Phony solicitors mistakenly call charity's supervisor

September 08, 1997|By Carolyn Melago | Carolyn Melago,CONTRIBUTING WRITER

The Rev. Bill Hayman was puzzled last month when a man called his office claiming to represent the Coalition for Compassion, requesting donations for a needy woman. That's because Hayman is a supervisor for the Coalition for Compassion, a group that distributes money to Howard County residents who can't pay utility, rent or prescription-drug bills.

"He told me he was calling for the Coalition for Compassion, which I thought was awfully strange," said Hayman, pastor of Lutheran Church of the Living Word in Columbia.

"I tried not to respond to him because I didn't know what was happening," he said.

Since then, reports have been made of phony solicitors calling several churches in Columbia, requesting emergency help for someone in the community.

Now, Hayman and volunteers from the 25 other congregations that make up the 8-year-old eviction assistance coalition want to warn others about the bogus callers.

"We tried to get the message out that they were preying on churches first," Hayman said. "They were using the name of the coalition, and claiming to help an individual when they weren't."

When Hayman became suspicious of that initial call Aug. 20, he and other volunteers in his office stalled to keep the man, who called himself "Mr. Ames," on the telephone while Hayman notified police.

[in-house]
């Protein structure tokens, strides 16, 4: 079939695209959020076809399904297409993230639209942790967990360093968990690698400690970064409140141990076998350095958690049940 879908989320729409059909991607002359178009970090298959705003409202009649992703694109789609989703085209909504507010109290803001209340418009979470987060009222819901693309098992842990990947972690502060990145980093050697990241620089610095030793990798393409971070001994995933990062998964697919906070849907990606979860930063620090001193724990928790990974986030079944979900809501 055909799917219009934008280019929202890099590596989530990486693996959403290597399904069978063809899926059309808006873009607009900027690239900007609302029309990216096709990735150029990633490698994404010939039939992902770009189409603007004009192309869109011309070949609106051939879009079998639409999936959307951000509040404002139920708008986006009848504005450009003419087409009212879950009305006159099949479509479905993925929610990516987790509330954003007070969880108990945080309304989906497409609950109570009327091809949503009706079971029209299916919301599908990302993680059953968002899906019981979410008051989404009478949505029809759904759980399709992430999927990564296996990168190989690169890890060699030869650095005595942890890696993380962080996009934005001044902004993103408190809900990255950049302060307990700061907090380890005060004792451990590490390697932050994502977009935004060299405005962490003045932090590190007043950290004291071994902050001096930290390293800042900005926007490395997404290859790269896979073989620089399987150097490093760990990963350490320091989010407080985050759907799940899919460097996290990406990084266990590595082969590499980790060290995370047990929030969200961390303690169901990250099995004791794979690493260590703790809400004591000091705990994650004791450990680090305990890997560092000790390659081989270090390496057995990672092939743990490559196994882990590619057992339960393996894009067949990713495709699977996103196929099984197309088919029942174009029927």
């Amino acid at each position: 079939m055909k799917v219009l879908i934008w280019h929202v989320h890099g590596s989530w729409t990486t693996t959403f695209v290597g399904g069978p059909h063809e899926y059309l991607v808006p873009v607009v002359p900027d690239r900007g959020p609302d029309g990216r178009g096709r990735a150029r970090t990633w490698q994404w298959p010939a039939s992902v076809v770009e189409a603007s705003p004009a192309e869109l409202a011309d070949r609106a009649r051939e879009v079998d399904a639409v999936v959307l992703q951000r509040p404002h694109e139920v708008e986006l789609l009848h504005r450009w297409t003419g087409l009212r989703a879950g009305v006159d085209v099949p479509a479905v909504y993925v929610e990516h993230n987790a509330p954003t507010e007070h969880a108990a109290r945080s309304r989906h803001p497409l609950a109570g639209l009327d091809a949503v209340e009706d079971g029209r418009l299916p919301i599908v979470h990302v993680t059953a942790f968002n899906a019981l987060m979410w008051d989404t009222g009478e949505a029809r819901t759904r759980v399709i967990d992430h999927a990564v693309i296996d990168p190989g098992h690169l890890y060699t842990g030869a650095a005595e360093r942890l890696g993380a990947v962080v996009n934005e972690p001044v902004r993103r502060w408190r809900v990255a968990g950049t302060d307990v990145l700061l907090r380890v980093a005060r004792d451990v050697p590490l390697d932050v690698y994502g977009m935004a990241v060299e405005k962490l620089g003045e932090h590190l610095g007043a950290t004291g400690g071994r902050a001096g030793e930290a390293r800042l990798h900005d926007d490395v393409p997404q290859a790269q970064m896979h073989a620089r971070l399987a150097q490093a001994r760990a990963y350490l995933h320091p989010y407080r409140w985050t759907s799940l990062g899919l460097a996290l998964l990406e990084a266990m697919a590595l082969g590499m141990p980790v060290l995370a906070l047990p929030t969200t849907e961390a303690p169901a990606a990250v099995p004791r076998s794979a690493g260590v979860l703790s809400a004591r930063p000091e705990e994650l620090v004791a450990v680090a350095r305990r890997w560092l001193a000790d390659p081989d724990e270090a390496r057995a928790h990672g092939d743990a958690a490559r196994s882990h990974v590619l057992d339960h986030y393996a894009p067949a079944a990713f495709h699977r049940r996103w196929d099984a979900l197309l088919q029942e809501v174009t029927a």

"We set up to have [Mr. Ames] come and pick up this money," Hayman said.

But he never showed. Hayman said the caller either sensed that the office members didn't trust him or saw the police car outside.

The next day, another phone call from a purported coalition member -- this time a "Mrs. Jones" -- called Hayman's office, again seeking contributions.

St. John the Evangelist Roman Catholic Church in Columbia also received a call that week, and several other churches mentioned strange solicitations to Hayman.

These callers' techniques for requesting money differ from the Coalition for Compassion's in several ways.

Each bogus solicitor mentioned the names of needy residents and wanted to accept the money for them, Hayman said, while the coalition keeps names of recipients private and sends donations directly to the utility or rental company.

"We do try to keep an individual's information confidential," Hayman said. "I don't want anyone who calls to feel that their business is public."

Also, Hayman said, the coalition never asks for donations over the phone.

Pub Date: 9/08/97

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